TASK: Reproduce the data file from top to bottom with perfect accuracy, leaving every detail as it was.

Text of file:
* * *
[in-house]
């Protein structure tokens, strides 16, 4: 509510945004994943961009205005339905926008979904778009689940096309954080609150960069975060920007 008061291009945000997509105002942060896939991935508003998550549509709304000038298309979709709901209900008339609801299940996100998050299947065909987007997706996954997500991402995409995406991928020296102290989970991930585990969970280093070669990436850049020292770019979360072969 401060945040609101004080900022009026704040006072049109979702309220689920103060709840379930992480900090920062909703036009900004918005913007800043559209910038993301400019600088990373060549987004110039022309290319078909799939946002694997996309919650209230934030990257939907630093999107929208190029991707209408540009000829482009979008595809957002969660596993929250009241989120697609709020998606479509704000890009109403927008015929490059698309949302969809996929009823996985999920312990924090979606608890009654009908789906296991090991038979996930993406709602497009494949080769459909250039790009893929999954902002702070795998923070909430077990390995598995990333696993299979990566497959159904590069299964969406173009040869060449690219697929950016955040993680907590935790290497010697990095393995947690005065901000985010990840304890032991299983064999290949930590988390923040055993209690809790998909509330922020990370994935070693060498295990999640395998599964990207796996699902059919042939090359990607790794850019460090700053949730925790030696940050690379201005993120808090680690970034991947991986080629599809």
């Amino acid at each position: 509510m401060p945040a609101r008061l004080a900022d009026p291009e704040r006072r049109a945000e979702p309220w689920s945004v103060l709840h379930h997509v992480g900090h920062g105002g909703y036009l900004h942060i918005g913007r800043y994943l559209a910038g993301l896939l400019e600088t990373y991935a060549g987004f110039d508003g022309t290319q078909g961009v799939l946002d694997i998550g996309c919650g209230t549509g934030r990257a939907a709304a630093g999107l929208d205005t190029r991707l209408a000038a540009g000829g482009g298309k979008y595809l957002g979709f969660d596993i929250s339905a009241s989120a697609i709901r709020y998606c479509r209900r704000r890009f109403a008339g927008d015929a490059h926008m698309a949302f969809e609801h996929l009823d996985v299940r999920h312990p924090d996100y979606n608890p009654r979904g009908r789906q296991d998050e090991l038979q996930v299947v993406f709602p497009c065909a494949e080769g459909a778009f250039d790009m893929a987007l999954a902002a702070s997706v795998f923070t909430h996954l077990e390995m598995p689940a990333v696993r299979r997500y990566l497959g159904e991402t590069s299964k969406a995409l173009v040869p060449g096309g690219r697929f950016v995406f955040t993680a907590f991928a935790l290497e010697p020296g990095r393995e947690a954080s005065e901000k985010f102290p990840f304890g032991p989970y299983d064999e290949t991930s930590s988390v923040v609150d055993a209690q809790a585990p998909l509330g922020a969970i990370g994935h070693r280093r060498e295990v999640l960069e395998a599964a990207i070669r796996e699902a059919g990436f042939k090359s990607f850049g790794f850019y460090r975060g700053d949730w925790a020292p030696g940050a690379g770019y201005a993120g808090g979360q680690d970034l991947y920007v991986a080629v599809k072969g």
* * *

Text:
[in-house]
């Protein structure tokens, strides 16, 4: 509510945004994943961009205005339905926008979904778009689940096309954080609150960069975060920007 008061291009945000997509105002942060896939991935508003998550549509709304000038298309979709709901209900008339609801299940996100998050299947065909987007997706996954997500991402995409995406991928020296102290989970991930585990969970280093070669990436850049020292770019979360072969 401060945040609101004080900022009026704040006072049109979702309220689920103060709840379930992480900090920062909703036009900004918005913007800043559209910038993301400019600088990373060549987004110039022309290319078909799939946002694997996309919650209230934030990257939907630093999107929208190029991707209408540009000829482009979008595809957002969660596993929250009241989120697609709020998606479509704000890009109403927008015929490059698309949302969809996929009823996985999920312990924090979606608890009654009908789906296991090991038979996930993406709602497009494949080769459909250039790009893929999954902002702070795998923070909430077990390995598995990333696993299979990566497959159904590069299964969406173009040869060449690219697929950016955040993680907590935790290497010697990095393995947690005065901000985010990840304890032991299983064999290949930590988390923040055993209690809790998909509330922020990370994935070693060498295990999640395998599964990207796996699902059919042939090359990607790794850019460090700053949730925790030696940050690379201005993120808090680690970034991947991986080629599809």
């Amino acid at each position: 509510m401060p945040a609101r008061l004080a900022d009026p291009e704040r006072r049109a945000e979702p309220w689920s945004v103060l709840h379930h997509v992480g900090h920062g105002g909703y036009l900004h942060i918005g913007r800043y994943l559209a910038g993301l896939l400019e600088t990373y991935a060549g987004f110039d508003g022309t290319q078909g961009v799939l946002d694997i998550g996309c919650g209230t549509g934030r990257a939907a709304a630093g999107l929208d205005t190029r991707l209408a000038a540009g000829g482009g298309k979008y595809l957002g979709f969660d596993i929250s339905a009241s989120a697609i709901r709020y998606c479509r209900r704000r890009f109403a008339g927008d015929a490059h926008m698309a949302f969809e609801h996929l009823d996985v299940r999920h312990p924090d996100y979606n608890p009654r979904g009908r789906q296991d998050e090991l038979q996930v299947v993406f709602p497009c065909a494949e080769g459909a778009f250039d790009m893929a987007l999954a902002a702070s997706v795998f923070t909430h996954l077990e390995m598995p689940a990333v696993r299979r997500y990566l497959g159904e991402t590069s299964k969406a995409l173009v040869p060449g096309g690219r697929f950016v995406f955040t993680a907590f991928a935790l290497e010697p020296g990095r393995e947690a954080s005065e901000k985010f102290p990840f304890g032991p989970y299983d064999e290949t991930s930590s988390v923040v609150d055993a209690q809790a585990p998909l509330g922020a969970i990370g994935h070693r280093r060498e295990v999640l960069e395998a599964a990207i070669r796996e699902a059919g990436f042939k090359s990607f850049g790794f850019y460090r975060g700053d949730w925790a020292p030696g940050a690379g770019y201005a993120g808090g979360q680690d970034l991947y920007v991986a080629v599809k072969g």